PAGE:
Book Review: The Machinery of Criminal Justice
Apr 09, 2012
from the review by Andrew Taslitz on Jotwell:
....Bibas’s new book, The Machinery of Criminal Justice, is so humane and thoughtful an analysis of the reforms needed in our criminal justice system that I find myself drawn to giving him still more good press....
Bibas’s argument turns on three central ideas: (1) the system pretends to a mechanistic efficiency deaf to the emotions and meaningful expressions that undergird any sound system of criminal justice; (2) lawyers and other experts have hijacked the system to serve their own needs, displacing defendants, victims, and even judges; and (3) the political forces at work are skewed toward undue penal harshness and elite control rather than adequately balanced by informed lay participation.
Bibas argues that our system undervalues positive emotions and distorts negative ones. The positive emotions that are undervalued are remorse, apology, and forgiveness. The negative ones that are distorted are the retributive emotions.
One of the major contributors to undervaluing positive emotions is the guilty plea system. That system permits guilty defendants in denial to avoid confronting their wrongs.
....Bibas argues, as is addressed further below, that it is elite control of a system shrouded in secrecy that leaves the public and victims factually and emotionally ill-informed. The public and victims wrongly believe that judges are unduly lenient and punishments too easy. Moreover, not faced with the details of a defendant’s life, the burden of judgment, the face-to-face opportunity to see apologies made, the public relies on gut reactions demanding harsh treatment.
....Moreover, insists Bibas, negative emotions serve important purposes. Righteous public indignation at wrongs done reaffirms moral norms essential to communal solidarity. The expression of this indignation is the only way for the community convincingly to express its concern for the victim’s plight and respect for her value. Retributive anger is essential to the message of communal disapproval aimed as well at the offender.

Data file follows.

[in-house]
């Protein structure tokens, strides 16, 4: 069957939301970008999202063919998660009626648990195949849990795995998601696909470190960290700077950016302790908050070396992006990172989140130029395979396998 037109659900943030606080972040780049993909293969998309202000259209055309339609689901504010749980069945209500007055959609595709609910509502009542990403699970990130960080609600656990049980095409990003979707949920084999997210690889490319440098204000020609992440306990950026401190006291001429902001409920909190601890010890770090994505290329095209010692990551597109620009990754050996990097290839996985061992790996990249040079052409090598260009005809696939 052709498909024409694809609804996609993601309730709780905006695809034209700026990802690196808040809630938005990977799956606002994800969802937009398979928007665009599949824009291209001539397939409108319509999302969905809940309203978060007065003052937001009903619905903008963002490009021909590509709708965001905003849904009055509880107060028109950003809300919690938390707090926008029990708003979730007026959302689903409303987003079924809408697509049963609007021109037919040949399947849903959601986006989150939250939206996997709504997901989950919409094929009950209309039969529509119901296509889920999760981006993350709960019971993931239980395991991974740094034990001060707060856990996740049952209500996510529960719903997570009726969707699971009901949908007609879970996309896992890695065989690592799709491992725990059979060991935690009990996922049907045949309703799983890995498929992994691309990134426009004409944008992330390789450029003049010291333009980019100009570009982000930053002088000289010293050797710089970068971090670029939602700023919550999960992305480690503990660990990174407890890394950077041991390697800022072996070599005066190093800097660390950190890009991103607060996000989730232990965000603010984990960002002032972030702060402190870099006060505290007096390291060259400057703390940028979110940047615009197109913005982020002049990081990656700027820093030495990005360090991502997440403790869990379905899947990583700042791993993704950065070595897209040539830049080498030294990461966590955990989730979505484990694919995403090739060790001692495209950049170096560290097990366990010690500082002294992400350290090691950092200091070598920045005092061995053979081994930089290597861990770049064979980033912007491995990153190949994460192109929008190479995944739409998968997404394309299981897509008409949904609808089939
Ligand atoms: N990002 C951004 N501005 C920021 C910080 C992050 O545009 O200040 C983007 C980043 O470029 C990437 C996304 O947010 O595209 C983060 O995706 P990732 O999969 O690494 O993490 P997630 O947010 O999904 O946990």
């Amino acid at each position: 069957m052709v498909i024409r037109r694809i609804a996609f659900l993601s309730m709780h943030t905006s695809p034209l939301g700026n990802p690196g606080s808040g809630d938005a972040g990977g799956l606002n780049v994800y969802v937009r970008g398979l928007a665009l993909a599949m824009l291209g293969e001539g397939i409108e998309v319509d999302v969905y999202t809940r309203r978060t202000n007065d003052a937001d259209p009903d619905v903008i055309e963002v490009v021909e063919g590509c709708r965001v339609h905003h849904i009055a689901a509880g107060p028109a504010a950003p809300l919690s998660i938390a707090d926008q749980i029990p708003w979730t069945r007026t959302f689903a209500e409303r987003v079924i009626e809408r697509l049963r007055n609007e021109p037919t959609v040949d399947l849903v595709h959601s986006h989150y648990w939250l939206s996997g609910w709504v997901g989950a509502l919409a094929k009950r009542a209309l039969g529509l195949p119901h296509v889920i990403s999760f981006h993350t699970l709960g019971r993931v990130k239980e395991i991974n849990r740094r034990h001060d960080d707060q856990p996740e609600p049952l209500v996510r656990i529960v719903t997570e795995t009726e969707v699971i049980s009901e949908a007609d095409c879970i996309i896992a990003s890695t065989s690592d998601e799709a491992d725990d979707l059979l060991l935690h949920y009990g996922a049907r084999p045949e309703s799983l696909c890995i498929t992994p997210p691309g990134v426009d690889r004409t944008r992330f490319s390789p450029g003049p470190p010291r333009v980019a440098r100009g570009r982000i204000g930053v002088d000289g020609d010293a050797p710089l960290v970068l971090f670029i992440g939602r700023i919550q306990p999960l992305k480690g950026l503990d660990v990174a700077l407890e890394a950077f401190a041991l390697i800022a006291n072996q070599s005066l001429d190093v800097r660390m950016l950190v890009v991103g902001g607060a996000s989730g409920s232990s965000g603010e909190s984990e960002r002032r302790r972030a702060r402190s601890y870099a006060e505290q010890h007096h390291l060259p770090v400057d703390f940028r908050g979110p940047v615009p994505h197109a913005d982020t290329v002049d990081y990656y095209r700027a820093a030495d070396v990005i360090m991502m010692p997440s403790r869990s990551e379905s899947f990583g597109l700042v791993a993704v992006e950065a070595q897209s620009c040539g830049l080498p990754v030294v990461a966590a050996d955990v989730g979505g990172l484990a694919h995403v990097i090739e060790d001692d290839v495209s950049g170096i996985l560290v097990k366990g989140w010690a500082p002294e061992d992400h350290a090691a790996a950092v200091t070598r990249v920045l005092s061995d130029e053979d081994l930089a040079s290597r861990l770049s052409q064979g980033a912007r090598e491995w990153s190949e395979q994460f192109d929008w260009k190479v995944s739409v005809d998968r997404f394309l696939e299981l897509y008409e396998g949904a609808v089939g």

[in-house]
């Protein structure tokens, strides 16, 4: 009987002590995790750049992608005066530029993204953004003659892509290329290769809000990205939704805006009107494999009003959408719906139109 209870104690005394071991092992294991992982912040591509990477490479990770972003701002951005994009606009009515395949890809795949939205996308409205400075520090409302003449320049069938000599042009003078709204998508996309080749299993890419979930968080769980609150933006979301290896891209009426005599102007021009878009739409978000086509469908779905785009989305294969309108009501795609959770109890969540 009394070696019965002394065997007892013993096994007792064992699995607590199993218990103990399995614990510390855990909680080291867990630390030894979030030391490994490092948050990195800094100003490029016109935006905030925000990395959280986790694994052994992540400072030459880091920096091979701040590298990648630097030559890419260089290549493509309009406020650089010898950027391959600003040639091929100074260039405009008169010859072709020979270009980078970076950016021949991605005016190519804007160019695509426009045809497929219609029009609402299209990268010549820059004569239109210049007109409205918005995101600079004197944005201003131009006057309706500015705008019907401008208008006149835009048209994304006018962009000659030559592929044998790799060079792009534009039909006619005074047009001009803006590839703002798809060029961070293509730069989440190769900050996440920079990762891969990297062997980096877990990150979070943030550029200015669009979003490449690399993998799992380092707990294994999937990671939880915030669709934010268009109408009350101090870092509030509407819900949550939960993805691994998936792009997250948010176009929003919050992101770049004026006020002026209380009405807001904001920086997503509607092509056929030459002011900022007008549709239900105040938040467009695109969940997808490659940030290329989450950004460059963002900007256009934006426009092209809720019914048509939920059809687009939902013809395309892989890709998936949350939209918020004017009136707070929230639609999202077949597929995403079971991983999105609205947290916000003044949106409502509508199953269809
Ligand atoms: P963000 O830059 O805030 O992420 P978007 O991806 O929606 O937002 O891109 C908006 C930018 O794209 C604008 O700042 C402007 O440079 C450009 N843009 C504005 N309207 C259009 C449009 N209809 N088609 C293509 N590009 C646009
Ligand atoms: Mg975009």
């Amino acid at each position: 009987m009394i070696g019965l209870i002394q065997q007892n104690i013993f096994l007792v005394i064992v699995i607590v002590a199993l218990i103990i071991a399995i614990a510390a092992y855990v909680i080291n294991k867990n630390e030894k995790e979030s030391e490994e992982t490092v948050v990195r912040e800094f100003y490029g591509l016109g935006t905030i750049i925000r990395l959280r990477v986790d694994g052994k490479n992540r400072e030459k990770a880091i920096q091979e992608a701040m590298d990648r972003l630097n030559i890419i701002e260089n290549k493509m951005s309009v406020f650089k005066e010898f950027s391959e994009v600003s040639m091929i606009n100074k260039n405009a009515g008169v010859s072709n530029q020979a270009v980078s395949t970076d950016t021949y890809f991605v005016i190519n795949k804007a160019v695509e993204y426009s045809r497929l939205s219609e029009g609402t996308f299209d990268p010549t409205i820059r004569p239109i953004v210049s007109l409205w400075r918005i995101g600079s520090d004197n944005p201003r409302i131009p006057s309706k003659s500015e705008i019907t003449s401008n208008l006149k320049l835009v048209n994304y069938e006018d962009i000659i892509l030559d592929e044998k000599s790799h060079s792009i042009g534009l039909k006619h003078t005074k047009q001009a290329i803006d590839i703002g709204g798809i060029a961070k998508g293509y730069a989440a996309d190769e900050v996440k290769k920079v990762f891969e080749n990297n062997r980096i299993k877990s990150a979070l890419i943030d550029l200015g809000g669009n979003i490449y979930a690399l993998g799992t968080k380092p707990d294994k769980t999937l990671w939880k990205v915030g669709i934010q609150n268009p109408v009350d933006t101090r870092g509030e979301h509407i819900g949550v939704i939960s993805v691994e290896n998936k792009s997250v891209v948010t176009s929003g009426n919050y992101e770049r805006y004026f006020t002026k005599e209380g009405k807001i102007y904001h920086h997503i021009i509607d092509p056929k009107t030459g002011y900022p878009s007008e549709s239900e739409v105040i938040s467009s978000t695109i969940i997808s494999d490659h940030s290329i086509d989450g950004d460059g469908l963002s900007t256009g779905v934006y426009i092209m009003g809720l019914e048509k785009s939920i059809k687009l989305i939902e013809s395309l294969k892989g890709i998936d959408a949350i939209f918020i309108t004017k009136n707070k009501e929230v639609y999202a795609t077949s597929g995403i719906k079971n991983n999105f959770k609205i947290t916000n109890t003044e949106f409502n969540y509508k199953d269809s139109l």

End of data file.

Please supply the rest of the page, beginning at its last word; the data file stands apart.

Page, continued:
....Lawyers and other elites, says Bibas, now entirely control the system when laypeople deserve a far greater role. Moreover, lawyers act in effective secrecy, checked neither by an informed public nor even informed victims and defendants. Largely unaccountable for their actions, they operate the system in a way that serves their needs rather than those of lay participants and the community. Moreover, working together daily, underfunded and overworked, and being jaded by what for them is familiar and routine, lawyers’ incentives and training are for efficiency over morality. Accordingly, more often than not, defense counsel and prosecutors collaborate to reach efficient results rather than being true adversaries checking and balancing each others’ abuses. Justice, rather than being individualized, becomes quantified in the hands of the experts.
....Although victims’ rights legislation may in theory require them to receive notice and have an opportunity to participate, these mandates are often honored in the breach. When they are followed, they frequently smack of empty ritual. Plea bargains proceed to which they were no party, and prosecutors spend but little time, if any, hearing the victims’ tale and helping them to reach informed views. They may make brief statements to the court at sentencing, but they are largely passive observers.
....The flip side of lawyer control is lay exclusion. But, as discussed above, that fosters perverse political incentives. Politicians are able to seek harsh, inflexible sentencing options that divorce justice from mercy. Prosecutors have no reminders of what it really means to “do justice,” again allowing efficiency to simulate moral balance, severity to replace communal reintegration. Defense lawyers, seeking just to get by in hard circumstances, become complicit, helping grease the wheels of the injustice machine while creating the illusion of fairness. Equally importantly, however, all professional organizations are hierarchical.
....Voters vividly imagine predators rather than ordinary wrongdoers in a particular case, and their imaginations lead them astray. Sound bites and stereotypes can play on voters’ fears, leading them to push for legislation and referenda. But the calculus changes when jurors look at flesh and blood victims and defendants up close. Good lawyers can humanize their clients so that jurors and others see a real person rather than a racial stereotype. Racial biases appear to be much less powerful when one gets to know people as individuals rather than simply as members of a race.
....Bibas concedes that many of his reforms may be impractical in the short run. He thus recommends modest, gradual change. Here I do not comment on the practicality of his recommendations or the wisdom of each of them. But Bibas’s effort wisely recognizes the continuing power of a central biblical lesson: “Without vision, the people perish.”